If you mean foods that are more filling than other foods and are therefore more likely to help you control your hunger, which can then help prevent you from eating more calories than you should be, then yes.
The nutrients playing the largest roles in this regard are protein (sources: here, here, here, here and here) and fiber (sources: here, here, here, here and here), so foods containing them in good amounts would in fact be helpful to someone trying to lose weight.
But, here’s the thing.
The key to getting these benefits is much less about specific foods, and much more about eating a sufficient total amount of protein and fiber per day (ideally also consuming a meaningful amount of each at each meal).
So even though a typical list of superfoods may contain foods fitting this “high protein” or “high fiber” description – thus making them appear to truly be special – the reality is that there are dozens upon dozens of foods that can provide the protein and fiber you need to play this beneficial role in your diet.
Which means that whether you eat the particular foods mentioned on some list or avoid those foods completely in favor of any of the various other foods or combinations of foods that can provide similar amounts of protein and fiber… the end result would be exactly the same, and the same benefits would be present.
Additional details here: Why Am I Always So Hungry?
The Thermic Effect Of Food
If your definition of “helping” you lose weight means a food that can make you burn more calories than other foods, then yes (although probably not for the reasons you’re thinking… more on that in a second).
See, your body burns calories during the digestive process (source). This is known as the Thermic Effect Of Food (TEF).
It just so happens that protein has a much higher thermic effect than fat or carbs, which means eating more protein will cause your body to naturally burn more calories per day.
Nice, right? But here’s the thing.
There are dozens upon dozens of foods that contain moderate to high amounts of protein which a person can eat to reach the sufficient total amount of protein they require each day to get this benefit.
It’s not any one particular food that does it. No single high protein food is “super.” It’s the total protein intake itself that is truly super in this scenario, and there are numerous food options available for getting that protein.
Oh, and if you’re wondering about various spices (e.g. chili peppers) that supposedly increase your metabolic rate, that’s either complete nonsense or unlikely to be significant enough to actually matter, depending on the spice (sources here and here).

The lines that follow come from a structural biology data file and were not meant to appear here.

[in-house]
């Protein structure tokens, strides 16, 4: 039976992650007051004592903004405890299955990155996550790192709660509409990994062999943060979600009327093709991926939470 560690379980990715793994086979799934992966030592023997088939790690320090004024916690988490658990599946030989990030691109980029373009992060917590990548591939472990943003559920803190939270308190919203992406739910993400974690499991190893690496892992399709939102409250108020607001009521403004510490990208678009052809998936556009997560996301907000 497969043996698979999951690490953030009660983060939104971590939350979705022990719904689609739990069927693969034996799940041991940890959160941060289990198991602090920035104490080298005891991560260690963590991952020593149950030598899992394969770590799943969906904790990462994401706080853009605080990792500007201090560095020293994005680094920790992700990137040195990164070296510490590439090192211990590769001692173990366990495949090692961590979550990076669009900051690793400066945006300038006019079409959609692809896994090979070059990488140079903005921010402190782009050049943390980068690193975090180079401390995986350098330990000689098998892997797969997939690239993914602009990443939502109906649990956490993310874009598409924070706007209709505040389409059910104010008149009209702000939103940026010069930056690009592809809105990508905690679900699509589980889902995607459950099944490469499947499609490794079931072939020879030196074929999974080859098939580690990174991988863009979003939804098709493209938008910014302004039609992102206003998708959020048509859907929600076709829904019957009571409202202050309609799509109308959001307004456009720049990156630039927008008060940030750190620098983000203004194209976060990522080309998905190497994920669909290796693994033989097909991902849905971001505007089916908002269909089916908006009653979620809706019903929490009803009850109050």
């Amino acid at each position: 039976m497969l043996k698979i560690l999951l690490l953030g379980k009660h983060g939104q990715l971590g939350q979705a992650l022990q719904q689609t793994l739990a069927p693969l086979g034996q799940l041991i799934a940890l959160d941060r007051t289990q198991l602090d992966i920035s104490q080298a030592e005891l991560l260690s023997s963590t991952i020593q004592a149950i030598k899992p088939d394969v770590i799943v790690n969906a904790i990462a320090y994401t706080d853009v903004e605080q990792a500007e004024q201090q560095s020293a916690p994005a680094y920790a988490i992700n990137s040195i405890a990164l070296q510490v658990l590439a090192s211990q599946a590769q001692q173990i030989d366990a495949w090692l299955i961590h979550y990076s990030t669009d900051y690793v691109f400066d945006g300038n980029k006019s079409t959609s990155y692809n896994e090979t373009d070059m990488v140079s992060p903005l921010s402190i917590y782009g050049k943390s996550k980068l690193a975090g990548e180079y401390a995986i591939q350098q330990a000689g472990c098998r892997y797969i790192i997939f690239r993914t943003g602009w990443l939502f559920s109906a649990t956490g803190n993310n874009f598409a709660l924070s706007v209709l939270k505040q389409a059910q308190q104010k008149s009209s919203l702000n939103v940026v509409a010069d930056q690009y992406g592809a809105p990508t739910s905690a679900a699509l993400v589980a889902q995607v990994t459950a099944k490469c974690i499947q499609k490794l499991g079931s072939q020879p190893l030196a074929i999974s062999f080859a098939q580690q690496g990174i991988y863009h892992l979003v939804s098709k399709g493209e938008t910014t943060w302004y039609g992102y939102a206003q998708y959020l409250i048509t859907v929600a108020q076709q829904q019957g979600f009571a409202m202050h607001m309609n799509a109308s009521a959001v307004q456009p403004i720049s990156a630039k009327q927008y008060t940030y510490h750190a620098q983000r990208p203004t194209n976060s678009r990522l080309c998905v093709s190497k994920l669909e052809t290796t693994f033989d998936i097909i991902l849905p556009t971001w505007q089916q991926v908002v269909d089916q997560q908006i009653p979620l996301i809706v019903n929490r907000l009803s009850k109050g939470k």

Additional details here: How To Increase Your Metabolism
How about if your definition of “helping” with weight loss means a food that can prevent you from losing muscle mass while you lose fat? If so, the answer is once again yes.
It turns out protein plays the biggest dietary role in preserving muscle (sources here, here, here, here, here, here, and here). So if you want to ensure that more of the “weight” you lose is body fat rather than muscle tissue, eating a sufficient amount of protein each day is crucial.
But… here’s the thing.
Once again, it’s not about the food(s) you get the protein from. It’s about your total overall protein intake itself. That’s what provides these benefits.
And as I’ve already repeated and have no problem repeating again, there are dozens and dozens of foods/combinations of foods you can eat to reach the total protein intake you need to make this happen. Whether or not that total is reached by eating the superfood someone included on some list for this purpose doesn’t matter at all.
Another Fun Thing To Keep In Mind
Do you know what I love?
When some diet guru encourages people to eat more superfoods because they contain “this” and “that” and have high amounts of “this” and are very rich in “that” and all of these things will help them burn fat easier and lose weight faster and blah blah blah blah blah.
So now, the average overweight person sees this recommendation and instantly adds a bunch of walnuts, dark chocolate, blueberries, and red wine (all of which are foods commonly found on these lists) to their diet to get more “antioxidants” and “healthy fats” and other special nutrients with no regard for the hundreds of additional calories these “superfoods” will also be providing.
Do you see where I’m going with this?
In this type of scenario (which I bet happens a lot more than anyone realizes), not only are superfoods NOT helping a person lose weight, they’re actually doing the opposite: adding on to the person’s calorie intake and potentially preventing them from losing weight (or maybe even causing them to gain additional weight).
Claim #3: It Builds Muscle
A superfood that builds muscle?
Umm… unless that superfood is a fortune cookie that you can crack open to reveal a little piece of paper that contains the details of where you can get yourself some steroids, there is no such thing.
There also isn’t a specific food that will have any remotely meaningful “testosterone boosting” effect, just in case you’re wondering. That’s nonsense.
The only thing that builds muscle is an intelligently designed workout program that generates sufficient amounts of tension, fatigue, and damage (source), which is then supported by a sufficient overall muscle building diet.
I cover all of this in detail in Superior Muscle Growth, by the way.
Claim #4: It’s Healthy
And finally, we have health.
I think I can kill this one in… let’s say… three points.
Point One: It’s A Single Food
First, I’m not doubting for a second that many of the foods on these types of lists are indeed “healthy” when looked at as a single food standing on its own.
I mean, on paper, I’m sure each of these individual foods are as high in whatever “healthy” nutrients they are claimed to be high in. You won’t get much disagreement from me on that.
The problem, however, is that the nutritional content of a single food is virtually meaningless in the context of someone’s overall diet.
Let me give you an example.
Think of the most super superfood of them all. Got it? Good.
Now add it into the diet of someone who eats like crap.
You know… the typical bad diet an overweight and/or unhealthy person might have. One that involves eating an excessive amount of calories, excessive amounts of junk food, excessive amounts of alcohol, not enough protein or fiber, not enough fruits or vegetables, etc..
Now 99% of their diet is still terrible, and the other 1% is this wonderful superfood.
Do you think they are suddenly going to become healthier because of this?